Jim Lauderdale’s 32nd studio album From Another World marks the singer/songwriter’s encore to last year’s acclaimed Times Flies. Lauderdale, of course, has penned country hits for the likes of George Strait, Patty Loveless, George Jones, Vince Gill and others but has relentlessly pursued his own performance career at the same time. He’s genre agnostic, having recorded country, bluegrass, R&B, soul, pop, and jam band albums, performing live in straight-ahead country, bluegrass, rock, roots and even blues settings. As a sideman, he’s been in bands with Lucinda Williams, Elvis Costello, Ralph Stanley, Buddy Miller, and others. His work with Miller, Williams and others in southern California in the early ‘90s was seminal to the birth of Americana. Yet, for many, he resides inexplicably under the radar, partly due to his wandering muse which offers up so many styles.
”A long time ago, I decided that with each record, I would ignore the categories people tried to put me into and just make the music that was in my heart,” says Lauderdale. “This album is about the search for connection, love and understanding between people, about finding empathy in a world where it feels like the folks are more and more at loggerheads. When the world outside your window feels too tough to bear, I hope you’ll step into the world we’ve created here.”
That certainly sounds like a warm invitation. Rather than stray in a different direction this time, Lauderdale reunited with the team behind Time Flies, co-producer bassist Jay Weaver and Grammy Award-winning engineer David Leonard (Prince, John Mellencamp). He also stayed in the groove of writing solo and with vaunted co-writers including the legendary Melba Montgomery, Willie Nelson’s main man, Buddy Cannon, an emerging Americana artist Logan Ledger, with a dozen tracks. As you’ve gleaned from his quote, this is Lauderdale’s form of healing music, an answer to (or an escape from) the harsh divisiveness and amped up anger of today’s world. His sense for lyrics, melody, and vintage country sounds combined with his deep, resonant voice, make Lauderdale eminently listenable. He’s done so much in his career that one gets the sense he could write a song in minutes. And, yes, he can but these are well-crafted indeed. Lauderdale is a master of the two-four minute song.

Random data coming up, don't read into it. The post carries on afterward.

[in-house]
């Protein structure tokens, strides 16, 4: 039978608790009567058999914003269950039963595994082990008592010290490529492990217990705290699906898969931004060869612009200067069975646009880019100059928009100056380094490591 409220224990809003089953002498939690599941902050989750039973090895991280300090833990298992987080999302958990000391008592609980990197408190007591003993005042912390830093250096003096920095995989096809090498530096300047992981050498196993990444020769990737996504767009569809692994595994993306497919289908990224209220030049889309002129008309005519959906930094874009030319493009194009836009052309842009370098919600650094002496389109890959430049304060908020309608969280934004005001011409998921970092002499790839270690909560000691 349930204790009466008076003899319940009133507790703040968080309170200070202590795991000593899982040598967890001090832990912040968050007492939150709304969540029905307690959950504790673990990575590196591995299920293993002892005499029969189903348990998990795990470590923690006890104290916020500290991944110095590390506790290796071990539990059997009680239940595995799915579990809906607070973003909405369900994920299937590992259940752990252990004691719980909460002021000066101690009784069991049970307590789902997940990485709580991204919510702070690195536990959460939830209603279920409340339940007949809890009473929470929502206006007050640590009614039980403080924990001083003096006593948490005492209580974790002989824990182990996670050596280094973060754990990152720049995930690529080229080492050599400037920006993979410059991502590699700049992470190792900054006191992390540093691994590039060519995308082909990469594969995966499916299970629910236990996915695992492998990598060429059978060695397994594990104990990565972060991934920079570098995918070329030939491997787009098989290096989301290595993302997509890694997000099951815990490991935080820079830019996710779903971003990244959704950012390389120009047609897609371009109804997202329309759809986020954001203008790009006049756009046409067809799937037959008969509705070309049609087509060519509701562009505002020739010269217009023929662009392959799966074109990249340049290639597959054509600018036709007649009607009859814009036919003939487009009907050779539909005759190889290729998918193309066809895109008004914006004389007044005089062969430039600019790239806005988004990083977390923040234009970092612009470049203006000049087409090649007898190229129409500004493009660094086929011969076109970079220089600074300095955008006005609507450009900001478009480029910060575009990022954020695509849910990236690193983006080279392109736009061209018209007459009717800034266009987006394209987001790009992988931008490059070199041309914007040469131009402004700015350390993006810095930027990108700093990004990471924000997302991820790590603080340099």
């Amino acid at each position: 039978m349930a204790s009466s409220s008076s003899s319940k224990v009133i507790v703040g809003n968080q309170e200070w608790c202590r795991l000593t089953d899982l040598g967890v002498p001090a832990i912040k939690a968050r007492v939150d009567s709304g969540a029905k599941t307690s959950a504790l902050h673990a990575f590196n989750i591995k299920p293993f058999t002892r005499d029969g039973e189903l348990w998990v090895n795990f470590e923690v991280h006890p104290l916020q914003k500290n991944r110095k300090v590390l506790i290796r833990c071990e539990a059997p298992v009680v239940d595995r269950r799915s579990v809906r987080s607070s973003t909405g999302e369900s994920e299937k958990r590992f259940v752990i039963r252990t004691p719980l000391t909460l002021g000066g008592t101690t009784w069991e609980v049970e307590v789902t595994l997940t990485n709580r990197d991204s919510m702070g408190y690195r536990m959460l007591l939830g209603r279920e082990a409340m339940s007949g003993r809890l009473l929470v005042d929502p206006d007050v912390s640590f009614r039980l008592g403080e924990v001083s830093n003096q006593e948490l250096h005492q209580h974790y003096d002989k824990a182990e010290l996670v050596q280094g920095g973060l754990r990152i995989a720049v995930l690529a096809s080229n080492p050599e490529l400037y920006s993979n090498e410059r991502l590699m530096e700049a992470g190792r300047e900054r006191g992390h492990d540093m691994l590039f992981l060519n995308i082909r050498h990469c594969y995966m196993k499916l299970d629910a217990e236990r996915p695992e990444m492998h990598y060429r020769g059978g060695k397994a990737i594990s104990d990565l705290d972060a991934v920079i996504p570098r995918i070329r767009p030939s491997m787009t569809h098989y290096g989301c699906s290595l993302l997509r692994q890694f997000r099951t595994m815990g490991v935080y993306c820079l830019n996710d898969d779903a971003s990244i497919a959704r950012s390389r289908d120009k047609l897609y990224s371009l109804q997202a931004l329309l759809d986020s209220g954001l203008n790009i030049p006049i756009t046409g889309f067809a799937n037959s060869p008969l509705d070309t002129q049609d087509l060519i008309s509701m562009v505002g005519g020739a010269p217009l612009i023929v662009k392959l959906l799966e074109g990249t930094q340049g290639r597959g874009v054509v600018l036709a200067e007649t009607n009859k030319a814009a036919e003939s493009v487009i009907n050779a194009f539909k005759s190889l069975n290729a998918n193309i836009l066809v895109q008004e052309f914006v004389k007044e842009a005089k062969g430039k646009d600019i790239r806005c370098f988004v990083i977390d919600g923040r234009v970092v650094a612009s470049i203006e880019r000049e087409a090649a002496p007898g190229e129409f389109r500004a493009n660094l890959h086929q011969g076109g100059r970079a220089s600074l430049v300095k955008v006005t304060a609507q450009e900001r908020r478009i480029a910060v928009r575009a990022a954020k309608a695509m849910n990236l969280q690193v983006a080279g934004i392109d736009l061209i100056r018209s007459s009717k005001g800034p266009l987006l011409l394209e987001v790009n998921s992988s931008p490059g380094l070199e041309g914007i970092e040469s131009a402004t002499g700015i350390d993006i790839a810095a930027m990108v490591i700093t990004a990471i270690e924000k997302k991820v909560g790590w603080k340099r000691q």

The single, “The Secrets of the Pyramids” is a contemporary, slightly psychedelic take on traditional country with its theme being the eternal search for greater love and understanding. Harmonies come courtesy of Lille Mae and her brother Frank Rische. The opening “Some Horses Run Free” is a rocker imbued with touches of psychedelia and ringing electric guitars. “When You Can’t Have What Your Heart Wants” brings in more traditional country sounds with tremolo guitar and weeping pedal steel, but again the musical accompaniment is rich with piano, harmony vocals, and lush production effects.
”Like People From Another World” takes a more conventional country path as does the pedal steel-driven “One Away” and the touching “For Keeps.” Lauderdale becomes tender as he speaks of admonitions on “Listen.” He’s clearly seeking a world with more humility and harmony. Momentum picks up, ironically, with “Slow Turn in the Road,” again marked by pounding piano and searing guitar. The classic honky-tonk sound follows with “I’ll Forgive You If You Don’t.” “Graceland Horses,” with its acoustic guitar and atmospheric pedal steel is a gorgeous standout track, hearkening back to one of the too many overlooked Lauderdale albums, Headed for the Hills.
Lauderdale is at his poetic best in the uplifting country “Ever Living Loving Day” and then, in typical unpredictable fashion, closes with the funked-up, revved-up “Are You Trying To Make a Song Out of Us?” This one lives up to the high-quality standards that Lauderdale brings to every record he makes. It’s just as strong as his last one, as we’ve come to expect. Some of these melodies will linger in your head for days so let your friends and associates forgive you if you seem lost in another world. It’s meant to be that way.